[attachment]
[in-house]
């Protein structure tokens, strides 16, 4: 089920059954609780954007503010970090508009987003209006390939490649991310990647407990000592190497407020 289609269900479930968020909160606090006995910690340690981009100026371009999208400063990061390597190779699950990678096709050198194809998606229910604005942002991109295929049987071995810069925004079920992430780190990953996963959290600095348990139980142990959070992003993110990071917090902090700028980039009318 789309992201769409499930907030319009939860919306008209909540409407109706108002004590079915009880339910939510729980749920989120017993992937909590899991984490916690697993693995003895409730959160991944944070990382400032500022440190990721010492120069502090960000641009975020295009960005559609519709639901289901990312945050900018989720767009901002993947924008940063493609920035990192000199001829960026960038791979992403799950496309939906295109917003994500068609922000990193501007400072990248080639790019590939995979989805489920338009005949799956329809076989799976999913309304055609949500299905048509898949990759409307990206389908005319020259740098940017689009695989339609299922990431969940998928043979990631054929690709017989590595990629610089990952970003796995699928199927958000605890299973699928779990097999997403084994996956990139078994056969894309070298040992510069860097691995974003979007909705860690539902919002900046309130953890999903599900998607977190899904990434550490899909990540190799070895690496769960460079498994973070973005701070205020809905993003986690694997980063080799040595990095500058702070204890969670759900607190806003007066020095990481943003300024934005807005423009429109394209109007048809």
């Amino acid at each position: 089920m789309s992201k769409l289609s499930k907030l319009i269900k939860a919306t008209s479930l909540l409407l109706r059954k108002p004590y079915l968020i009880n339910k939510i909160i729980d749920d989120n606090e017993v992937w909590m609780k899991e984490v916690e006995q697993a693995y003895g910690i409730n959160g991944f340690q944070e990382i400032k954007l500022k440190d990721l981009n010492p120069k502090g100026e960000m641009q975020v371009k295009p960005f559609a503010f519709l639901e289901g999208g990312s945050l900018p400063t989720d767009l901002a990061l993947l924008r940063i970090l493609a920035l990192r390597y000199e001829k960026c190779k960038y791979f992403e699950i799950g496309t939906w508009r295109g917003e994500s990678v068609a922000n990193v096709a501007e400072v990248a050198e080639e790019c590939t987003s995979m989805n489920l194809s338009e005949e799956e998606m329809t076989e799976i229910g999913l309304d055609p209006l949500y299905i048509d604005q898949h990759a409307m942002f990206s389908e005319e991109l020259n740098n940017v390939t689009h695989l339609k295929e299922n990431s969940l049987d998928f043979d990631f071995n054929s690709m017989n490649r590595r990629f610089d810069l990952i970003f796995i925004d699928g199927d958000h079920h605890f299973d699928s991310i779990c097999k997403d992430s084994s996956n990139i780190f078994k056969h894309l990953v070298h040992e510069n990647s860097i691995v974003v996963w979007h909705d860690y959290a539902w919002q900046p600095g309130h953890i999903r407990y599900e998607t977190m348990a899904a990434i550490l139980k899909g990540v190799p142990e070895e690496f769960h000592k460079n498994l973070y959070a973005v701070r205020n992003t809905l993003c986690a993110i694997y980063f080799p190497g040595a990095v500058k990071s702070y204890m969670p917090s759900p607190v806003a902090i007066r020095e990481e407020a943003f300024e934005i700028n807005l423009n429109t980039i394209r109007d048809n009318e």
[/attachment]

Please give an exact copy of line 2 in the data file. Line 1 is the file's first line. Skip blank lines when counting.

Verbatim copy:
């Protein structure tokens, strides 16, 4: 089920059954609780954007503010970090508009987003209006390939490649991310990647407990000592190497407020 289609269900479930968020909160606090006995910690340690981009100026371009999208400063990061390597190779699950990678096709050198194809998606229910604005942002991109295929049987071995810069925004079920992430780190990953996963959290600095348990139980142990959070992003993110990071917090902090700028980039009318 789309992201769409499930907030319009939860919306008209909540409407109706108002004590079915009880339910939510729980749920989120017993992937909590899991984490916690697993693995003895409730959160991944944070990382400032500022440190990721010492120069502090960000641009975020295009960005559609519709639901289901990312945050900018989720767009901002993947924008940063493609920035990192000199001829960026960038791979992403799950496309939906295109917003994500068609922000990193501007400072990248080639790019590939995979989805489920338009005949799956329809076989799976999913309304055609949500299905048509898949990759409307990206389908005319020259740098940017689009695989339609299922990431969940998928043979990631054929690709017989590595990629610089990952970003796995699928199927958000605890299973699928779990097999997403084994996956990139078994056969894309070298040992510069860097691995974003979007909705860690539902919002900046309130953890999903599900998607977190899904990434550490899909990540190799070895690496769960460079498994973070973005701070205020809905993003986690694997980063080799040595990095500058702070204890969670759900607190806003007066020095990481943003300024934005807005423009429109394209109007048809």